Let feds' withdrawal open a new chapter
It’s too soon to call Gov. Kate Brown’s deal with the federal government a victory. While a welcome development, it remains to be seen whether using Oregon State Police to protect the federal courthouse in place of federal officers will end the destruction and violence that has often followed peaceful demonstrations. And “victory” hardly seems the right word considering the injuries, damage and loss of faith — in leaders, institutions and even fellow Portlanders — that the standoffs of the last several weeks have wrought.
Still, the agreement provides an opportunity to close this chapter in the movement sparked by George Floyd’s killing and start a new one focused on making systemic changes. Already, a group led by Black community organizations has unveiled a host of proposals aimed at transforming the landscape of opportunity for Black Oregonians. The “Reimagine Oregon” plan offers multiple roadmaps for those who want to turn the chant of “Black Lives Matter” into concrete policy and lasting change. But that will require elected leaders, protesters and the community as a whole to leave the turmoil of the past several weeks behind and move forward.
For elected officials, moving forward should start with seeking redemption. Mayor Ted Wheeler’s shifting stances reflected someone reacting more to political backlash than leading with a consistent focus on accommodating peaceful protest while halting destructive behavior. It’s not an easy balance to achieve, particularly when police are both the focus of protesters’ ire and the agency responsible for crowd control. But that task becomes impossible when you’re more focused on currying favor with constituencies than leading with conviction.
Other elected officials across the city, county and state government, should also take this moment to figure out where their voices went. Many chose to either sit on the sidelines or lob rhetorical grenades that only heightened emotions and divisiveness. Few spoke up in defense of businesses whose losses and theft have apparently been deemed acceptable collateral damage. Even City Commissioner Jo Ann Hardesty, who has provided by far the steadiest leadership among government leaders, faltered in accusing Portland Police officers of infiltrating protest crowds and setting fires in order to justify a police response. Although she later apologized, the incendiary accusation was one more disappointment for Oregonians who have longed for someone to show a commitment to both fostering peaceful protest and isolating those intent on destruction.
Brown, too, hung back far too long, especially considering Wheeler’s indecisive and ineffective strategy. She further complicated the matter by offering and then pulling back state assistance depending on which way the political winds were blowing. But ultimately, she set aside politics to parlay her working relationship with Vice President Mike Pence into an agreement that gets federal officers dispatched by the Trump administration out of Oregon. It was a pragmatic and necessary act that put the safety of Portlanders and preservation of the city above political posturing. Oregon needs more of this — from elected leaders, businesses, community groups and its people.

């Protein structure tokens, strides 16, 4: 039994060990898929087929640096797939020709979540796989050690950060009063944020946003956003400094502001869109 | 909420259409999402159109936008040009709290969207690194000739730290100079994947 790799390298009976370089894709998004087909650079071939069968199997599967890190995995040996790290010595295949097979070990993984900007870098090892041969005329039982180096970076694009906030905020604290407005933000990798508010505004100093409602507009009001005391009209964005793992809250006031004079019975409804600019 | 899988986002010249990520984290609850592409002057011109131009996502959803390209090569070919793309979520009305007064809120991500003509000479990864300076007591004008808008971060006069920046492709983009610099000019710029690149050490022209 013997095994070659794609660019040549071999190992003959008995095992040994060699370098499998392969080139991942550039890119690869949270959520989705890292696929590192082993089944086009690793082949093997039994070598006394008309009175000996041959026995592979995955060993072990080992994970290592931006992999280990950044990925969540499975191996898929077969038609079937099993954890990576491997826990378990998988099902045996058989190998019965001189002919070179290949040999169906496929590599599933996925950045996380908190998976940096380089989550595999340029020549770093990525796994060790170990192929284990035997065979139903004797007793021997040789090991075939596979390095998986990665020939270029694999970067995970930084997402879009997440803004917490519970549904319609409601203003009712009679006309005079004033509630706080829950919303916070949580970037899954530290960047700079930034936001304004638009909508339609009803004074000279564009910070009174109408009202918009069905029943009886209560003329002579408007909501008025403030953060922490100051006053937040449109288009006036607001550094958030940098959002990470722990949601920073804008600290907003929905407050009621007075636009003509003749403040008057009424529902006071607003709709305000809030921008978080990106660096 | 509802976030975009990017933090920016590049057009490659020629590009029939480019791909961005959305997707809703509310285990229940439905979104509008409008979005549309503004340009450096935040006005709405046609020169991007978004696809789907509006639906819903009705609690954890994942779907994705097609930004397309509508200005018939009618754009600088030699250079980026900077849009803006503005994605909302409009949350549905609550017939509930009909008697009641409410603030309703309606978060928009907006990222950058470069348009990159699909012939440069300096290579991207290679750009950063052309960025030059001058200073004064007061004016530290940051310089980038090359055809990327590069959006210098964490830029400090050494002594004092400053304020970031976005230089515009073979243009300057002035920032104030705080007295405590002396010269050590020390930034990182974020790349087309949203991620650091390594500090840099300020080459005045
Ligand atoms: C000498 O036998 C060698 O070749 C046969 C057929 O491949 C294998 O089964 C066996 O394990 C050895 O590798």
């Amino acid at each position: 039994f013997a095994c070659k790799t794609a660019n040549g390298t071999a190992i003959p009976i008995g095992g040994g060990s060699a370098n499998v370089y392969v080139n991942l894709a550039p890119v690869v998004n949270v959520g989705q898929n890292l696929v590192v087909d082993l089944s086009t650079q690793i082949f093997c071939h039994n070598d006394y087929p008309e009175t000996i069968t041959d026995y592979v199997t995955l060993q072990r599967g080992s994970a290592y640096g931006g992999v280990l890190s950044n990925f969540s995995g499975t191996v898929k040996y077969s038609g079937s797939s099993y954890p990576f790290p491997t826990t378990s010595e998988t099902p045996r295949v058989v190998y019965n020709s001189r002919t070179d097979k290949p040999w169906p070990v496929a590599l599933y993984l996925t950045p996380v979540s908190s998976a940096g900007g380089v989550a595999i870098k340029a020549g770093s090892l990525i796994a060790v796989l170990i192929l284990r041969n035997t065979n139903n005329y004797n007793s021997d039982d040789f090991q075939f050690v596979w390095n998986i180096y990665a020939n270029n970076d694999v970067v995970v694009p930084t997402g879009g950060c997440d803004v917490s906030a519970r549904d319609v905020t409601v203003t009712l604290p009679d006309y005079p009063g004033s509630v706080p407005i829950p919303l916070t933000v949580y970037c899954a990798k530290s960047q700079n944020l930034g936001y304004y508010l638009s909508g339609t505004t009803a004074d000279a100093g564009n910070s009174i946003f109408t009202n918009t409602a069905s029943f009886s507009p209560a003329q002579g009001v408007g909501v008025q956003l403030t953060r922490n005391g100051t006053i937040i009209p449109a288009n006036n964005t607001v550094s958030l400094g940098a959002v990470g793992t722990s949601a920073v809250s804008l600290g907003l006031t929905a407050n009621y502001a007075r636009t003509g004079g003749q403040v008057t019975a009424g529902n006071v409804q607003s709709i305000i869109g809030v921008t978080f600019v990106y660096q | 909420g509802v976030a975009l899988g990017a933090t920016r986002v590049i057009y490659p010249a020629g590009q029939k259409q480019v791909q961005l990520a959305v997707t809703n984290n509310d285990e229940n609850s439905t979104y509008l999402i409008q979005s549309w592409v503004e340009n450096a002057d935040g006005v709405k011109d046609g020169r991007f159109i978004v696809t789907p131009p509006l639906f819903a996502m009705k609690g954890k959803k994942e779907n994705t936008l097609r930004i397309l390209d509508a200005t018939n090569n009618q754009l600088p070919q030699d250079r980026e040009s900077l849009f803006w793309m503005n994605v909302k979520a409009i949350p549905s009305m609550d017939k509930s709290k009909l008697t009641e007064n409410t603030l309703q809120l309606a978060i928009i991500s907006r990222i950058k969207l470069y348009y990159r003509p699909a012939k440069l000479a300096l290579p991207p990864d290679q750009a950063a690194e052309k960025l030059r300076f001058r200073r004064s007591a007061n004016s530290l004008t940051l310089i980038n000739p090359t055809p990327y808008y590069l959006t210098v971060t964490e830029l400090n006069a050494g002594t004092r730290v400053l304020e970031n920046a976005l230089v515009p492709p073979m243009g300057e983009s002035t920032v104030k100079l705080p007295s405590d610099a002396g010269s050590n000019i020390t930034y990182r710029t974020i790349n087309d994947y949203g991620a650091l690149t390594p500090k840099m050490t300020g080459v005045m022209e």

For protesters, moving forward means stepping up their self-policing to stop those intent on provoking a police response. And in fact, protesters did exactly that on Thursday, the first night of the state police presence, putting out fires with their water bottles and confronting those who argued that destructive acts somehow help the movement. Protesters’ efforts as well as the restraint by police were the most hopeful sign in weeks to a city tired of the drama and national attention. But protesters can take other action as well, such as moving from nightly protests to volunteering for other initiatives, such as childcare or educational support to low-income and underserved children — a need that will only grow more dire with schools planning distance-learning instead of in-person classes this fall.
And for businesses and community groups, moving forward means examining practices and biases that have sidelined people of color from full participation in our economy and civic life. That means looking at hiring policies, community engagement outreach and other practices that help solidify the status quo as opposed to welcoming changes that broaden opportunity.
We don’t have time to waste as Oregon faces unprecedented threats on multiple fronts. The number of coronavirus cases in Oregon is rising sharply, with people of color accounting for a disproportionate share of cases. The increase has already prompted several school districts, including Portland Public Schools, to announce that classes will be held online instead of in-person for at least the first two months of the academic year. The potential damage of those school closures to students of color and disadvantaged students who may lack the technology, internet access, supervision, food security, adult support or other resources typically provided by schools cannot be overstated.
The economic crisis triggered by the pandemic is forcing business closures and throwing people out of work, with those in lower-paid jobs hit disproportionately hard. Meanwhile, the need to root out the racist practices underlying our institutional systems demands urgency and attention now to ensure a recovery that addresses, rather than exacerbates, longstanding inequities.
These are urgent needs that require undistracted leadership and unity among Oregonians. Brown’s deal to get federal officers out of Oregon has given us the opportunity to take a pause and recalibrate. Oregonians shouldn’t pass it up.